FBI wiretaps played at Cellini corruption trial

October 13, 2011 7:08:38 PM PDT
In this Intelligence Report: The heart of the government's corruption case against Springfield power broker William Cellini.

After a trail of tapes and testimony, prosecutors eft jurors with what they believe is compelling evidence of a political bribery agreement.

In federal court Thursday, what came into view was the Illinois intersection of power, politics and the pleasure of money. Star witness Stuart Levine, a corrupt ex-member of the state teacher's retirement system, closed the circle of bribery. Levine testified that defendant Bill Cellini had agreed to extort a sizable campaign contribution to Governor Rod Blagojevich from a Hollywood producer.

Cellini left court after a day in which jurors heard him speaking for the first time, in phone calls secretly recorded by the FBI.

The 2004 tape of a conversation between Cellini, an advisor with no government title or position, and corrupt state official Stuart Levine, was intended to show the depth of Cellini's influence.

"Everyone ought to get their testosterone in check and everyone stop uh, pointing fingers and, and, and going back and forth at each other. I said and if everybody calms down uh, you know it could be a win-win," Cellini said on tape.

What Cellini was trying to win was a sizable cut of state teacher's pension investments, according to the government. He is charged with conspiring with crooked businessman Tony Rezko and former Blagojevich aide Chris Kelly to control contracts with the teachers retirement system, steering deals to businesses that would pay the largest contributions to then Governor Rod Blagojevich.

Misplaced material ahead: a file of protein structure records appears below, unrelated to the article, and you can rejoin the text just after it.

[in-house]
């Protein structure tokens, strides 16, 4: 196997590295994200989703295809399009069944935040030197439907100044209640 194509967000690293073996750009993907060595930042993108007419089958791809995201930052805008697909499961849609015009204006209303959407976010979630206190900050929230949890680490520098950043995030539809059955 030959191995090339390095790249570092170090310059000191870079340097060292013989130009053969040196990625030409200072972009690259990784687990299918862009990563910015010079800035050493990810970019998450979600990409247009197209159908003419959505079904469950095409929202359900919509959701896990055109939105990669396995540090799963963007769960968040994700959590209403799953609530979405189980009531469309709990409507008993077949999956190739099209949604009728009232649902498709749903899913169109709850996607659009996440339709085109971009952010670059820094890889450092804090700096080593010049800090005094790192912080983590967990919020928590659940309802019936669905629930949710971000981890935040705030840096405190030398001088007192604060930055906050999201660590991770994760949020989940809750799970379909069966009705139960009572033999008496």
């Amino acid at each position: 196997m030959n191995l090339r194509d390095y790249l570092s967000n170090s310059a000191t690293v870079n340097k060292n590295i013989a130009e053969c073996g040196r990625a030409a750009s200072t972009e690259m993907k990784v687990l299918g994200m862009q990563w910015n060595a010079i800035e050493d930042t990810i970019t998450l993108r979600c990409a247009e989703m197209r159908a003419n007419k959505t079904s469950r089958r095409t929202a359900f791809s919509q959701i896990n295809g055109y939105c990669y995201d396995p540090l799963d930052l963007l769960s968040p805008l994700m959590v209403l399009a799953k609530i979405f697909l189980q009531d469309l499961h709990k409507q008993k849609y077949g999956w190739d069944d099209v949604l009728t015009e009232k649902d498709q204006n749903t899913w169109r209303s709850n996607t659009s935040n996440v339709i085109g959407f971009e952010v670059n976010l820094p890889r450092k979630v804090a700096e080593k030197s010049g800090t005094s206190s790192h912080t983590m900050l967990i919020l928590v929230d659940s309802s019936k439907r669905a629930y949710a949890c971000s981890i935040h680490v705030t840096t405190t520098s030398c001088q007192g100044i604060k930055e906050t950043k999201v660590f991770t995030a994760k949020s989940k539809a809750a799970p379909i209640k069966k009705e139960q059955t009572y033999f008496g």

Levine, who was a daily drug abuser while on the state board, testified Thursday that he tried to help certain firms get TRS investments because they would help Blagojevich's campaign and that Cellini was the rainmaker.

Thursday's testimony focused on how the corrupt cabal would let Hollywood producer Thomas Rosenberg know what was expected of him: make a $1.5 million donation to Blago's campaign or give a $2 million finder's fee to attorney and former city councilman Edward R. Vrdolyak.


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